A spatial stochastic model was used to simulate the spread of a foot-and-mouth disease (FMD) epidemic in the Castile-and-Leon (CyL) region of Spain. The model was fitted using information available on premises demographics and on assumptions for animal movements, indirect contacts, and airborne exposure. Control measures dictated by Spanish and European Union regulations constituted a reference strategy to which six alternative control strategies were compared. For the reference strategy, the median (95% PI) numbers of infected, depopulated, and quarantined premises were 141 (2-1099), 164 (4-1302), and 334 (31-2059), respectively. Depopulation and vaccination of premises within a radius of <1. km and <3. km, respectively, around infected premises significantly (p-value <0.001) decreased the number of infected premises, compared to the reference scenario. Results presented here will contribute to the revision, design, and implementation of contingency plans and programs for prevention and control of FMD epidemics in Spain.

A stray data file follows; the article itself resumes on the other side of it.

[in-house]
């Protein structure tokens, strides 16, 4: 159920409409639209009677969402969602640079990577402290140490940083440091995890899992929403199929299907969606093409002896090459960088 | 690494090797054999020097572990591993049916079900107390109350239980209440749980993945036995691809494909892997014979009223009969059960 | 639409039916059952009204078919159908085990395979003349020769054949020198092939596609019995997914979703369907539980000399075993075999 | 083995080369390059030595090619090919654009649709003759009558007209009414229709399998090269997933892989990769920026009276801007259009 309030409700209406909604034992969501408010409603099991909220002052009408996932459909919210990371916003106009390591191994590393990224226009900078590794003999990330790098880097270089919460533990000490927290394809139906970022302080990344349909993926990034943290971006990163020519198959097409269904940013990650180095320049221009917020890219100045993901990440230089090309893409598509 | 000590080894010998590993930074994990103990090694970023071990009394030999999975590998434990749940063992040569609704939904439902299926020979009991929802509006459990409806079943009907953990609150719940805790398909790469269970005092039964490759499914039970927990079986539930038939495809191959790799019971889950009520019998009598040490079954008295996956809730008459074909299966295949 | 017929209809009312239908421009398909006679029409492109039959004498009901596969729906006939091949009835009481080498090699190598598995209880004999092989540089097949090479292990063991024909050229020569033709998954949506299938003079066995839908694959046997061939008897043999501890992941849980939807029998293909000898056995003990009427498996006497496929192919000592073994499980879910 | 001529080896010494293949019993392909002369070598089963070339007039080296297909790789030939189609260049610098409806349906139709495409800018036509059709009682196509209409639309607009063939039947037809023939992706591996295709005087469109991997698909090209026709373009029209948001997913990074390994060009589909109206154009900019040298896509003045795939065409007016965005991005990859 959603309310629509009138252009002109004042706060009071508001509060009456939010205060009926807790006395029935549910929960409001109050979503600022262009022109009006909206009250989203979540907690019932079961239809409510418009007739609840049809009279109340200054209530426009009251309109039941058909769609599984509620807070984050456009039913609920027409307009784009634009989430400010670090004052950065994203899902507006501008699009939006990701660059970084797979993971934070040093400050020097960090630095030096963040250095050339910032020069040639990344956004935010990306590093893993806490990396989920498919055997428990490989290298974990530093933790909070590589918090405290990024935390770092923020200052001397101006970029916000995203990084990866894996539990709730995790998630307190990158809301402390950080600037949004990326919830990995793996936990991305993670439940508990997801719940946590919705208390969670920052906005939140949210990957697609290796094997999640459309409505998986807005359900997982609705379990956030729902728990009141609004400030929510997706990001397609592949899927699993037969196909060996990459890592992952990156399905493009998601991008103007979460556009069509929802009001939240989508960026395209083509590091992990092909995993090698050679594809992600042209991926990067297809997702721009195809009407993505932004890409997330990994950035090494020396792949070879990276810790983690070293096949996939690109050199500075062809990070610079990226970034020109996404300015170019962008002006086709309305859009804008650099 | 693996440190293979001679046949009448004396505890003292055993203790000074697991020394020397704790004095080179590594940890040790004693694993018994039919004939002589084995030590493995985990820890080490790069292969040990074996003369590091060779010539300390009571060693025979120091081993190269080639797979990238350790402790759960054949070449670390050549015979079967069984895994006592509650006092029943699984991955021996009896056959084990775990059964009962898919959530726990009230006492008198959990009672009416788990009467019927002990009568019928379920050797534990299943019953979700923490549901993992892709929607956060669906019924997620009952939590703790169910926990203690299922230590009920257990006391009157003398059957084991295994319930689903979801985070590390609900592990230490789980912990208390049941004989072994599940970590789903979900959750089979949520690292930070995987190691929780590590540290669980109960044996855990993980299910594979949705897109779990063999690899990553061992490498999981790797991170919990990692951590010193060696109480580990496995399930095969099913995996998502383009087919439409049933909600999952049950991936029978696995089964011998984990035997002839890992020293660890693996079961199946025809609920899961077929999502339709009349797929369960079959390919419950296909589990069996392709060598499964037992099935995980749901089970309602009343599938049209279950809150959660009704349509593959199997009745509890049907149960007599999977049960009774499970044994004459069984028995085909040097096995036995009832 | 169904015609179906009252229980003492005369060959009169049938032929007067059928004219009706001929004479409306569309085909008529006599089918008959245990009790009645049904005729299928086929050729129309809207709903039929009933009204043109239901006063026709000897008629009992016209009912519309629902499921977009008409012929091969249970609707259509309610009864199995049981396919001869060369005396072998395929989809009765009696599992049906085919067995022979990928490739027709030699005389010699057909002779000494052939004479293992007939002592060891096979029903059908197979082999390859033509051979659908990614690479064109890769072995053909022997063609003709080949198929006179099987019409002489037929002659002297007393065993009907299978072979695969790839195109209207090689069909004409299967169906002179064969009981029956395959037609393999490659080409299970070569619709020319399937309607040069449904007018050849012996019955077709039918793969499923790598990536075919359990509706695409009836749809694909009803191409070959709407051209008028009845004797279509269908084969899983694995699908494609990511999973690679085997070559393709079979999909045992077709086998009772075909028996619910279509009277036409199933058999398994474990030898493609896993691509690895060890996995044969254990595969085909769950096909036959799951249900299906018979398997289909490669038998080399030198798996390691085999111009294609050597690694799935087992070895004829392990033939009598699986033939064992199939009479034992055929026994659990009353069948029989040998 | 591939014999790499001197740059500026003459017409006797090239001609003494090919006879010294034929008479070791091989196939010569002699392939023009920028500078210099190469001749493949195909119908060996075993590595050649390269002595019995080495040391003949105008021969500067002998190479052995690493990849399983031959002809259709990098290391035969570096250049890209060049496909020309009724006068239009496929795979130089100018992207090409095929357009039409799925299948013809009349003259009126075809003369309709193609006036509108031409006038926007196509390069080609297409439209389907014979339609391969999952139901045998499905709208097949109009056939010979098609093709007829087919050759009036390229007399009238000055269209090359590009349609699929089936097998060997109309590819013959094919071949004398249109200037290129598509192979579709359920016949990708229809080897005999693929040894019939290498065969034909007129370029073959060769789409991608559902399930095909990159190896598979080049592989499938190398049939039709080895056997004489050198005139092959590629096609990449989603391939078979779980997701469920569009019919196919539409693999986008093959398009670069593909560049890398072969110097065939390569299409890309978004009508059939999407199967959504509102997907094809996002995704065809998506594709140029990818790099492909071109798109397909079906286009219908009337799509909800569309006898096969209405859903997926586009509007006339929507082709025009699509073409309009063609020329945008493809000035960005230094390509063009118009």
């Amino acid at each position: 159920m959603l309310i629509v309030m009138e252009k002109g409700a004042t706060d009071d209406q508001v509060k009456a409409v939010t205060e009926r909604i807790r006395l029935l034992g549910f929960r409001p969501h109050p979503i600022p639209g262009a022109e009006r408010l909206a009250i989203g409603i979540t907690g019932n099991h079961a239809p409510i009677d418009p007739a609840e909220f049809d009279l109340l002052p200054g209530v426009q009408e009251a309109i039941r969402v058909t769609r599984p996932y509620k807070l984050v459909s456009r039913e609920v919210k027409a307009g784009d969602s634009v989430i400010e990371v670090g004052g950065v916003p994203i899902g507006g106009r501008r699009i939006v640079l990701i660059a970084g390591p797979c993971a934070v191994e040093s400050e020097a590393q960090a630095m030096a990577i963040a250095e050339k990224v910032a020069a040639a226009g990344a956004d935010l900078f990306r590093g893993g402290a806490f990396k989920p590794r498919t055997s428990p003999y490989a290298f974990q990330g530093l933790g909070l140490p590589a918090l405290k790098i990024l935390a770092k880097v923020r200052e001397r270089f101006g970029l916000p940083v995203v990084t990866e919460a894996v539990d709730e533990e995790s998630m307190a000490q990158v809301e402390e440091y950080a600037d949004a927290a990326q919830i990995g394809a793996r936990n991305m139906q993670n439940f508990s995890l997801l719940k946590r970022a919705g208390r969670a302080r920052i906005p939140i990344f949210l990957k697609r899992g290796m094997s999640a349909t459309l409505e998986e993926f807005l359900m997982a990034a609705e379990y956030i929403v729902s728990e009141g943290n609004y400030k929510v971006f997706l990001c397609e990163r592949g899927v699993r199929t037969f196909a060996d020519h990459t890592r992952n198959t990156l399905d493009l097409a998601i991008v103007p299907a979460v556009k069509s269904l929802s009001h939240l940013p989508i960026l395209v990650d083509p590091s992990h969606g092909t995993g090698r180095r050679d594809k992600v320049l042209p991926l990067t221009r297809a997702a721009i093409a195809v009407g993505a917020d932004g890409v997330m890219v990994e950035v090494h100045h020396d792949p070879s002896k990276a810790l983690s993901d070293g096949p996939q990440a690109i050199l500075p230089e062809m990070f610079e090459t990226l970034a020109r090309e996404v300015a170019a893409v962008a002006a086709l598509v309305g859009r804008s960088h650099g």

Bibliographical noteFunding Information:
This research was supported by a cooperative agreement between the Regional Government of Castile and Leon and the Complutense University of Madrid and by the UC Davis USDA-NCMI 2007-39487-18628 project. This work would not have been possible without the provision of data from the Castile and Leon Animal Health Division. Contributions from Drs. Mark Thurmond (UC Davis, U.S.A.), Mark Stevenson (Massey University, New Zealand) and Robert Sanson (AgriQuality, New Zealand) and two anonymous reviewers are gratefully acknowledged.
Copyright 2010 Elsevier B.V., All rights reserved.
- Foot-and-mouth disease
- Spatial analysis